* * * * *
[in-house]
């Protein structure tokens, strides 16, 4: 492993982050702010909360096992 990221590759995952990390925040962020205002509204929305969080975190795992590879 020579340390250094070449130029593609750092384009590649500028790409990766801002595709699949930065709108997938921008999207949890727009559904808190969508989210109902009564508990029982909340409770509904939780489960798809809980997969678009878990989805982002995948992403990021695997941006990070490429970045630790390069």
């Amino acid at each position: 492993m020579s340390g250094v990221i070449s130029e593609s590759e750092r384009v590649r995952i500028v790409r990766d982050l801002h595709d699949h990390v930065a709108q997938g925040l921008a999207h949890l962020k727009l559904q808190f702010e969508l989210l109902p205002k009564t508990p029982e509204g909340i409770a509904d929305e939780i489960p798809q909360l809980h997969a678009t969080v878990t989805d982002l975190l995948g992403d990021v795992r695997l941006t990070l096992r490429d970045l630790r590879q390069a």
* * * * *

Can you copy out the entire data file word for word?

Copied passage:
[in-house]
């Protein structure tokens, strides 16, 4: 492993982050702010909360096992 990221590759995952990390925040962020205002509204929305969080975190795992590879 020579340390250094070449130029593609750092384009590649500028790409990766801002595709699949930065709108997938921008999207949890727009559904808190969508989210109902009564508990029982909340409770509904939780489960798809809980997969678009878990989805982002995948992403990021695997941006990070490429970045630790390069």
């Amino acid at each position: 492993m020579s340390g250094v990221i070449s130029e593609s590759e750092r384009v590649r995952i500028v790409r990766d982050l801002h595709d699949h990390v930065a709108q997938g925040l921008a999207h949890l962020k727009l559904q808190f702010e969508l989210l109902p205002k009564t508990p029982e509204g909340i409770a509904d929305e939780i489960p798809q909360l809980h997969a678009t969080v878990t989805d982002l975190l995948g992403d990021v795992r695997l941006t990070l096992r490429d970045l630790r590879q390069a």